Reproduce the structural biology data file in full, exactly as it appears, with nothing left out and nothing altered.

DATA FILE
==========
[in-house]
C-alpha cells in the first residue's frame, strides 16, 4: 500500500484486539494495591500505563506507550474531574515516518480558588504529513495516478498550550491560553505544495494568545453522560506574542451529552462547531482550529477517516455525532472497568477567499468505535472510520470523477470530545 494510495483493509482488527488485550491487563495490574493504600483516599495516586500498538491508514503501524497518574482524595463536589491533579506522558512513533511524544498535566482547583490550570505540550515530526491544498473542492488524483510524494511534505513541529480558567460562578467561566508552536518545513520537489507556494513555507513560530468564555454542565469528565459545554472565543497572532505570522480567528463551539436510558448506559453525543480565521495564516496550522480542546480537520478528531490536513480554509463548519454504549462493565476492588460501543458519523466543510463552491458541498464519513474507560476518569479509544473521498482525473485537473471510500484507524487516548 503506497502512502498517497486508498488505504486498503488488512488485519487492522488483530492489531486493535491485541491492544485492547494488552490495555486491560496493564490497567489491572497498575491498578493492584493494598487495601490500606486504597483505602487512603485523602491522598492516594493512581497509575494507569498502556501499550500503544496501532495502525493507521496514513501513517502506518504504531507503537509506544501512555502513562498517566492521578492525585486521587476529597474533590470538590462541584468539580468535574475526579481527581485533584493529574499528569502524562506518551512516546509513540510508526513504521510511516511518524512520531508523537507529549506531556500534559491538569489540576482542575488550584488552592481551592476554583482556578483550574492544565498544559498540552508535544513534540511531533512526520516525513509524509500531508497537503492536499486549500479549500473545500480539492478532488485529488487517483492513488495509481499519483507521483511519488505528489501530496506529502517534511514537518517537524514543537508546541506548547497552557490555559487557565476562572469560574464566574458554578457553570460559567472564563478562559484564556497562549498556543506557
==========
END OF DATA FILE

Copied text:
[in-house]
C-alpha cells in the first residue's frame, strides 16, 4: 500500500484486539494495591500505563506507550474531574515516518480558588504529513495516478498550550491560553505544495494568545453522560506574542451529552462547531482550529477517516455525532472497568477567499468505535472510520470523477470530545 494510495483493509482488527488485550491487563495490574493504600483516599495516586500498538491508514503501524497518574482524595463536589491533579506522558512513533511524544498535566482547583490550570505540550515530526491544498473542492488524483510524494511534505513541529480558567460562578467561566508552536518545513520537489507556494513555507513560530468564555454542565469528565459545554472565543497572532505570522480567528463551539436510558448506559453525543480565521495564516496550522480542546480537520478528531490536513480554509463548519454504549462493565476492588460501543458519523466543510463552491458541498464519513474507560476518569479509544473521498482525473485537473471510500484507524487516548 503506497502512502498517497486508498488505504486498503488488512488485519487492522488483530492489531486493535491485541491492544485492547494488552490495555486491560496493564490497567489491572497498575491498578493492584493494598487495601490500606486504597483505602487512603485523602491522598492516594493512581497509575494507569498502556501499550500503544496501532495502525493507521496514513501513517502506518504504531507503537509506544501512555502513562498517566492521578492525585486521587476529597474533590470538590462541584468539580468535574475526579481527581485533584493529574499528569502524562506518551512516546509513540510508526513504521510511516511518524512520531508523537507529549506531556500534559491538569489540576482542575488550584488552592481551592476554583482556578483550574492544565498544559498540552508535544513534540511531533512526520516525513509524509500531508497537503492536499486549500479549500473545500480539492478532488485529488487517483492513488495509481499519483507521483511519488505528489501530496506529502517534511514537518517537524514543537508546541506548547497552557490555559487557565476562572469560574464566574458554578457553570460559567472564563478562559484564556497562549498556543506557